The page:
It’s a developers’ nightmare word: vaporware – a term for hyped new software that’s never delivered. FreedomBox, an ambitious free-software project designed to embed privacy and security into netizens’ routers, seems on the verge of earning that label, risking becoming the Duke Nukem Forever of privacy-enhancing software.
Which would be a sad fate for a project that aimed at freeing the world from the shackles of centralized communication services like Facebook, Gmail and AIM.
The FreedomBox is basically a router shot through with free-software. Once plugged into your home network, it will “protect your security, your privacy and your anonymity while you use the internet,” said James Vasile, the executive director of the FreedomBox Foundation, the nonprofit which was formed to develop the technology using more than $85,000 raised on Kickstarter.
The ultimate goal is to give every internet user, no matter how technophobic, a simple tool that can protect their data from prying hands, be it from ruthless hackers, nosy neighbors, profiling algorithms or repressive governments. The box can either replace a current router or simply sit between an existing router and a modem.
“That is turnkey privacy. It’s turnkey anonymity. It’s turnkey security,” said James Vasile in an October presentation introducing the FreedomBox. “We’re going try to make privacy, freedom, security, anonymity as easy and convenient as what you have now, which is the exact opposite of all of those things.”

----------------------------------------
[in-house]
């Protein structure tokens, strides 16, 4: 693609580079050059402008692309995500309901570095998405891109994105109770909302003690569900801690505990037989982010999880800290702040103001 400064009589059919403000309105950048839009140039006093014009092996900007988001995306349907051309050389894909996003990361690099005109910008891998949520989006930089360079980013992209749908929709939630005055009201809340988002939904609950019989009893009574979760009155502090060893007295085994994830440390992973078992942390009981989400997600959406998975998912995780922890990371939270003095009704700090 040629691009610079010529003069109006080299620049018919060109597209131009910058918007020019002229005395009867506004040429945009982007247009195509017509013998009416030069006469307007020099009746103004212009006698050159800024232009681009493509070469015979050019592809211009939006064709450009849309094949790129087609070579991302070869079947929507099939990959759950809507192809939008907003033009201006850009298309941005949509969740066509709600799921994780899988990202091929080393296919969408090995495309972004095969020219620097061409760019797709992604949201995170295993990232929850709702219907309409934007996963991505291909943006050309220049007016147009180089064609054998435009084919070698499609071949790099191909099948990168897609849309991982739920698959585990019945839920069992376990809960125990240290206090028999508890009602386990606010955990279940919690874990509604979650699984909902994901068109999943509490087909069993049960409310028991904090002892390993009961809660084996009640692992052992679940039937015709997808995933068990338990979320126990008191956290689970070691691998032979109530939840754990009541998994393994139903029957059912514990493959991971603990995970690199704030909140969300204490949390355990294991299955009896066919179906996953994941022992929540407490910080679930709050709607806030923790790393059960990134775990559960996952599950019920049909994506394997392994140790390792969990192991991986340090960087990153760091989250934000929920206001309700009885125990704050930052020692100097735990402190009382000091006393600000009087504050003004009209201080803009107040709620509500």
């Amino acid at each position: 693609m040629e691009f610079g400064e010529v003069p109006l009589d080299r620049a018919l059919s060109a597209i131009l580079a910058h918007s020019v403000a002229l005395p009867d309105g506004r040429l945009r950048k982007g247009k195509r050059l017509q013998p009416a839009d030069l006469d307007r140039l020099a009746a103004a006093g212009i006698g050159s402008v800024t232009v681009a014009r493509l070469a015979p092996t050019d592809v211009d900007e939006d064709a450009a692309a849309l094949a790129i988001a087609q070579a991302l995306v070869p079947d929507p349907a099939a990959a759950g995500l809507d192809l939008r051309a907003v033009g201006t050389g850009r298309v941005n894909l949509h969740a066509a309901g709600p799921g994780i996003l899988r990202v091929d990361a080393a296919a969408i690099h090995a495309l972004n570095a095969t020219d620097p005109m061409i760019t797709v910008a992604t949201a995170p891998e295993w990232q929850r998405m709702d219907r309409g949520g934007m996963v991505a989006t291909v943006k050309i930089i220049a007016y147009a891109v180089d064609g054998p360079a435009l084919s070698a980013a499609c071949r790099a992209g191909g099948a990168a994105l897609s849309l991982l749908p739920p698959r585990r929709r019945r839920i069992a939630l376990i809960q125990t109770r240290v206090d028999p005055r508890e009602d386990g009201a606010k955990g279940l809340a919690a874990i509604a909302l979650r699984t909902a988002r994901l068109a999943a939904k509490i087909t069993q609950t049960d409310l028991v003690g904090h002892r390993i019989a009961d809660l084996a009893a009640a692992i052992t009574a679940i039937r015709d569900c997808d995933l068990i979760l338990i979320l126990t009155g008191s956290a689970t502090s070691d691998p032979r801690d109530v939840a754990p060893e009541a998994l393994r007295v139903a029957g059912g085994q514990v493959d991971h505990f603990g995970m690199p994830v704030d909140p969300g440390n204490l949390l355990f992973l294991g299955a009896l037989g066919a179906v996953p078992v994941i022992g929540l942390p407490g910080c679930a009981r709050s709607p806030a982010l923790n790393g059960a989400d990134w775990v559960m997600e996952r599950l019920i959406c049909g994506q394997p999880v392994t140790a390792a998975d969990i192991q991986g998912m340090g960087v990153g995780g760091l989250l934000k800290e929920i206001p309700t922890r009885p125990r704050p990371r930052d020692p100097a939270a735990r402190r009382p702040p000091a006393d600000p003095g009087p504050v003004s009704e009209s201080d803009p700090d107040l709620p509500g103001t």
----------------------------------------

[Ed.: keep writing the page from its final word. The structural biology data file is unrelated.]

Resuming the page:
On June 7, one of the project’s main developers, Nick Daly, posted a seemingly contradictory message in the official mailing list announcing something that’s been long-awaited: a beta release.
But at the same time, Daly, who just came back from Rio de Janeiro’s Human Rights and Technology Conference, lamented the talk of vaporware he heard from many people there. Noting that it’s been a year and a half since the FreedomBox Foundation was launched, he issued a call to arms:
“We really should have more development work to show for it,” he wrote. “Join us and ask anyone you know to take part in the project.”
In an e-mail, Daly told Threat Level that setting the end of the year as the goal for the initial beta-release is intentionally ambitious. He hopes that “people will see the fact that we probably won’t make it without additional developers as an excuse to join the project.”